UBC Faculty Research and Publications

A startling acoustic stimulus interferes with upcoming motor preparation : evidence for a startle refractory period Maslovat, Dana; Chua, Romeo; Carlsen, Anthony N.; May, Curtis; Forgaard, Christopher J.; Franks, Ian M.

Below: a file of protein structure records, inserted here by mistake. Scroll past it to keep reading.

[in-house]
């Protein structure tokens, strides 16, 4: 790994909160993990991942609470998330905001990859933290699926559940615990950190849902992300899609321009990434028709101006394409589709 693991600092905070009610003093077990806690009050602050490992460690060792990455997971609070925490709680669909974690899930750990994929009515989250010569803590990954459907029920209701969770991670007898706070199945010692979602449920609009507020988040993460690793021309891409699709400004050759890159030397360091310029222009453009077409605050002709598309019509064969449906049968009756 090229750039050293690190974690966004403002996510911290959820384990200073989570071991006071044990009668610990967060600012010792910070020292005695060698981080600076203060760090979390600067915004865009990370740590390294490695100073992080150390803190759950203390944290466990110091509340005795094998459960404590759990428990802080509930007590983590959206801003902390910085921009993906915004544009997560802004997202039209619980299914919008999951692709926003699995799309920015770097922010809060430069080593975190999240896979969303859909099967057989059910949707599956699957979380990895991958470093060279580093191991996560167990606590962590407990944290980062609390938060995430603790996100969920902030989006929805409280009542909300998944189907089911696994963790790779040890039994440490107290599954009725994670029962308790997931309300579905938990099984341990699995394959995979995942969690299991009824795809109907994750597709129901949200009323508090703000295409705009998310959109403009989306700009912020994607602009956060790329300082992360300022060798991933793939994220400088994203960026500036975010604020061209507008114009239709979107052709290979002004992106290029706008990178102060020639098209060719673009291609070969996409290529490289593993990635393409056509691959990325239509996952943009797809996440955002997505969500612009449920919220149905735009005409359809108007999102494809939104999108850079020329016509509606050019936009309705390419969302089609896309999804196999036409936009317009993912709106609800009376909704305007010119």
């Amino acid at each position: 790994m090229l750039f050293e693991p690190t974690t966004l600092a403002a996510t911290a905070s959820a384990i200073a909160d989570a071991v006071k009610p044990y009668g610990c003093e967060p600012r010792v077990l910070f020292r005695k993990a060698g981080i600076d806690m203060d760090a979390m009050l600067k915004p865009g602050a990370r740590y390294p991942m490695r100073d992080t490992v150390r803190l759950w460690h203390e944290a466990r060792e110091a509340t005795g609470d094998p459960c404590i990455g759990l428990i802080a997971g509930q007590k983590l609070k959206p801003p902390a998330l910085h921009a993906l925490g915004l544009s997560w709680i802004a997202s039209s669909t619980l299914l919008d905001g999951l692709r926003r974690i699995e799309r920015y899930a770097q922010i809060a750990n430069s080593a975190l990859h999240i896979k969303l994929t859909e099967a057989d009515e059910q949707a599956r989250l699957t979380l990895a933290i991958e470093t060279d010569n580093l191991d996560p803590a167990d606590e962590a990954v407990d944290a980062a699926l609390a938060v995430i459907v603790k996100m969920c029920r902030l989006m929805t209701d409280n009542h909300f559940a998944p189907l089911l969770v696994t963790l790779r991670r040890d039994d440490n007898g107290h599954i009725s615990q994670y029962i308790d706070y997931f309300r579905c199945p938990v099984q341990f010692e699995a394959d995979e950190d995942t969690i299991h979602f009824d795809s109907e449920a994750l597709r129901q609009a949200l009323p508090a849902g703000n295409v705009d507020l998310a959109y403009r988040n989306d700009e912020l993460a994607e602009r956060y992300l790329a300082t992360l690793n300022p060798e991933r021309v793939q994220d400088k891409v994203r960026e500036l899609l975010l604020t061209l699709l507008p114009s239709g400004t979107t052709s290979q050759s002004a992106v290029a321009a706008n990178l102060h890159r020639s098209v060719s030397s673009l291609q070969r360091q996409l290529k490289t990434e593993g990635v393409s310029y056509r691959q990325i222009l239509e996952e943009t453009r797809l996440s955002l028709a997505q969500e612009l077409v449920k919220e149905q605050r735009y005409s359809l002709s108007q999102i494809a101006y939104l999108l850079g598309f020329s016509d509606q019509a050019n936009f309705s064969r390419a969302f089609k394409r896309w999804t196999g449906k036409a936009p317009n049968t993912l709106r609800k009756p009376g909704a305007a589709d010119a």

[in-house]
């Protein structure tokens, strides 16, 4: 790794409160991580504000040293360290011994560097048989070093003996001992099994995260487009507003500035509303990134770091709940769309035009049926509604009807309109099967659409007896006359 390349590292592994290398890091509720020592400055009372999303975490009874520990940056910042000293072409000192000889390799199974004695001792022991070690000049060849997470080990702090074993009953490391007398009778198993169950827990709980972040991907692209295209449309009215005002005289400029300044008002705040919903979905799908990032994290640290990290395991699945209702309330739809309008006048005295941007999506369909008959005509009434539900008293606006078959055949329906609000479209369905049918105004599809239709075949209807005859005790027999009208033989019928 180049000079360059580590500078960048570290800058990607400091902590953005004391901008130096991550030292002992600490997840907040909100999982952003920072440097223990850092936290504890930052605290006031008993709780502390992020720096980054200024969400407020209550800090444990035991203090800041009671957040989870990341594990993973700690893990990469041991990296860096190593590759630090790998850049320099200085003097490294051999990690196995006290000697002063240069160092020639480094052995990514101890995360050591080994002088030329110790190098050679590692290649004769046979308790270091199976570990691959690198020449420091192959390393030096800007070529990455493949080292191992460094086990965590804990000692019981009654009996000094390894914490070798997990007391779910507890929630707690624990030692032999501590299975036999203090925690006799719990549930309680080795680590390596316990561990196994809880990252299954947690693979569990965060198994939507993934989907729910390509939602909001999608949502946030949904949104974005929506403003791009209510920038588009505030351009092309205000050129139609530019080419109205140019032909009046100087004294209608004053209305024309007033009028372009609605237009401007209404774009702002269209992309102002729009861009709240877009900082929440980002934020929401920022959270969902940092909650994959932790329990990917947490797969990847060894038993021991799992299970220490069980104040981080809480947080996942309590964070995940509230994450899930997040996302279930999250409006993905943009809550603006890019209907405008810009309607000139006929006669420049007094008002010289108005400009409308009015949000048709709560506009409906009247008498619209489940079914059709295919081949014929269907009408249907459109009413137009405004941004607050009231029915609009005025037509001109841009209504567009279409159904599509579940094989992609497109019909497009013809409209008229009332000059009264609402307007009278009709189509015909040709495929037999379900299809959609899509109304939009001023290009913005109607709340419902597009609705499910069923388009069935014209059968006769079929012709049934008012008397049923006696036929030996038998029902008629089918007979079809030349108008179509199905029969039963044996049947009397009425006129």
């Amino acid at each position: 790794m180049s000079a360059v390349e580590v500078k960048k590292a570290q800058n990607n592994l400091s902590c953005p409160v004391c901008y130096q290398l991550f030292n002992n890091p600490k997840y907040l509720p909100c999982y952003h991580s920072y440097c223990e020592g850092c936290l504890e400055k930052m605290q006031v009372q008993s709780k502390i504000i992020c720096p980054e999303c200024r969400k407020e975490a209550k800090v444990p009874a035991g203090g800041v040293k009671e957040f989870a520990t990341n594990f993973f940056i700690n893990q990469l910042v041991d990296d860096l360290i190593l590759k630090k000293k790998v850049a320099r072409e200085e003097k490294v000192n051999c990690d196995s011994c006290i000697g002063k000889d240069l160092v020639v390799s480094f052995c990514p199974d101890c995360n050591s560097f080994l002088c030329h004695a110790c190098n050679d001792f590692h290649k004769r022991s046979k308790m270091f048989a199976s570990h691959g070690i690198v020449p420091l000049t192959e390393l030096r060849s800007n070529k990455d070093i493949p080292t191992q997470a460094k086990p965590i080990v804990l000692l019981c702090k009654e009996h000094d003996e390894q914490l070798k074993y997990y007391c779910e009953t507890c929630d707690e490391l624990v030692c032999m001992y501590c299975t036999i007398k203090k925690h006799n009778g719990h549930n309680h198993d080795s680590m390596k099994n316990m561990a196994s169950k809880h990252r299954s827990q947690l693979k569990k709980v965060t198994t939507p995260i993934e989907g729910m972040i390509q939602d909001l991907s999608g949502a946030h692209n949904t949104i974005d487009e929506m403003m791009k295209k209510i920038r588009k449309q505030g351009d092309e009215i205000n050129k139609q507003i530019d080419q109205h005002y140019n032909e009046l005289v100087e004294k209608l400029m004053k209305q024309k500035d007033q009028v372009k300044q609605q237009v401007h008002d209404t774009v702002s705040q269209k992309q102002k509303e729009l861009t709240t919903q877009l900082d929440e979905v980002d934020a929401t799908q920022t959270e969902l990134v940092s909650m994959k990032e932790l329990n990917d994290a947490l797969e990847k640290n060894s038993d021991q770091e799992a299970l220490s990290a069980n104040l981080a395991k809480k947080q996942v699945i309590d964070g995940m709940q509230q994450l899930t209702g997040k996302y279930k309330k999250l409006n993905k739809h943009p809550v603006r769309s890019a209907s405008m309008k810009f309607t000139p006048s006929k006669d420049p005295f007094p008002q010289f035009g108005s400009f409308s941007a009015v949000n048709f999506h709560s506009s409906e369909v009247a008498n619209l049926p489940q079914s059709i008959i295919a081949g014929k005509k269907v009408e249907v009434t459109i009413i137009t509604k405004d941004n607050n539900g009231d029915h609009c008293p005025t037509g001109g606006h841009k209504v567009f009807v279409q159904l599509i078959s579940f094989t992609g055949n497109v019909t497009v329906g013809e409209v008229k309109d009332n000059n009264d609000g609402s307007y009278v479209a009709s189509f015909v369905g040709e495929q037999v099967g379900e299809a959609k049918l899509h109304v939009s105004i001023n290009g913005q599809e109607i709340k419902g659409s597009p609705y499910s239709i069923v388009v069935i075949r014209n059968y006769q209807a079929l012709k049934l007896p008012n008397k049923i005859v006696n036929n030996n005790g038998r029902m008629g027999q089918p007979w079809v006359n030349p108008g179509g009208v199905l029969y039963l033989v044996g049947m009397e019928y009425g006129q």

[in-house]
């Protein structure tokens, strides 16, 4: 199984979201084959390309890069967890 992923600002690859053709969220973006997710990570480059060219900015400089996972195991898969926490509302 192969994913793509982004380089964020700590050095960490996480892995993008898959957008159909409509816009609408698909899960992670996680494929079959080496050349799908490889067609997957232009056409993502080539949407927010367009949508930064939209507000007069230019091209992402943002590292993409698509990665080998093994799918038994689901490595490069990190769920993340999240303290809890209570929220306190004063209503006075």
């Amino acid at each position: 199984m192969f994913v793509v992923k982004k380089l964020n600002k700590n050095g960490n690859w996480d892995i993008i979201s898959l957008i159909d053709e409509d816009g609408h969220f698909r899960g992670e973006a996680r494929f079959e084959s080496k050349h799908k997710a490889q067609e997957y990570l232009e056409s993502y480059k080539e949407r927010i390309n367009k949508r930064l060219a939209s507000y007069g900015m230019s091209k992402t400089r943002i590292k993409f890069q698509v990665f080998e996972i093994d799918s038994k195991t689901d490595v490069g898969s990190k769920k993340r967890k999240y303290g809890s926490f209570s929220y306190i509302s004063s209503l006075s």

When a startling acoustic stimulus (SAS) is presented in a simple reaction time (RT) task, response latency is significantly shortened. The present study used a SAS in a psychological refractory period (PRP) paradigm to determine if a shortened RT1 latency would be propagated to RT2. Participants performed a simple RT task with an auditory stimulus (S1) requiring a vocal response (R1), followed by a visual stimulus (S2) requiring a key-lift response (R2). The two stimuli were separated by a variable stimulus onset asynchrony (SOA), and a typical PRP effect was found. When S1 was replaced with a 124 dB SAS, R1 onset was decreased by 40–50 ms; however, rather than the predicted propagation of a shortened RT, significantly longer responses were found for RT2 on startle trials at short SOAs. Furthermore, the 100 ms SOA condition exhibited reduced peak EMG for R2 on startle trials, as compared to non-startle trials. These results are attributed to the startling stimulus temporarily interfering with cognitive processing, delaying and altering the execution of the second response. In addition to this “startle refractory period,” results also indicated that RT1 latencies were significantly lengthened for trials that immediately followed a startle trial, providing evidence for longer-term effects of the startling stimulus.

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